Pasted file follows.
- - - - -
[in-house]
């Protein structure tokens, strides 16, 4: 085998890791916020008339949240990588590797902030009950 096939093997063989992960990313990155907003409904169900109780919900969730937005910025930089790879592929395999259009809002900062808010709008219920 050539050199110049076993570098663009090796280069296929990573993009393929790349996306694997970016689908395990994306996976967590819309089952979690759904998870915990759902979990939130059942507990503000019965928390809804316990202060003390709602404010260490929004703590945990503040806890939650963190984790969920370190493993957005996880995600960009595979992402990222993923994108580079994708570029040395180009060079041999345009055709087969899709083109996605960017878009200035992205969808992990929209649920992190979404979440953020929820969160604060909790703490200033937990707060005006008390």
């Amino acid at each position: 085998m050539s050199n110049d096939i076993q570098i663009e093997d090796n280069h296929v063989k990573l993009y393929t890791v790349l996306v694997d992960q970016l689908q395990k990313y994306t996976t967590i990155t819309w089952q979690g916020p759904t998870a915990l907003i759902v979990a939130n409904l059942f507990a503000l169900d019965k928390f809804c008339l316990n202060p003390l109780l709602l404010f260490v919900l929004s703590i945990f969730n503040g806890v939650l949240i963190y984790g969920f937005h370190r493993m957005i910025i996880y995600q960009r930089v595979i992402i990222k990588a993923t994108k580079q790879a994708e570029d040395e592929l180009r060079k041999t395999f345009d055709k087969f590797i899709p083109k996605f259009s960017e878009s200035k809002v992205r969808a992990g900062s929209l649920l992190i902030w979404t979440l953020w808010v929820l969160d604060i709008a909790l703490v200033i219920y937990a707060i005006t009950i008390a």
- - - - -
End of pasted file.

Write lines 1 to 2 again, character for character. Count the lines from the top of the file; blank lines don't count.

[in-house]
């Protein structure tokens, strides 16, 4: 085998890791916020008339949240990588590797902030009950 096939093997063989992960990313990155907003409904169900109780919900969730937005910025930089790879592929395999259009809002900062808010709008219920 050539050199110049076993570098663009090796280069296929990573993009393929790349996306694997970016689908395990994306996976967590819309089952979690759904998870915990759902979990939130059942507990503000019965928390809804316990202060003390709602404010260490929004703590945990503040806890939650963190984790969920370190493993957005996880995600960009595979992402990222993923994108580079994708570029040395180009060079041999345009055709087969899709083109996605960017878009200035992205969808992990929209649920992190979404979440953020929820969160604060909790703490200033937990707060005006008390």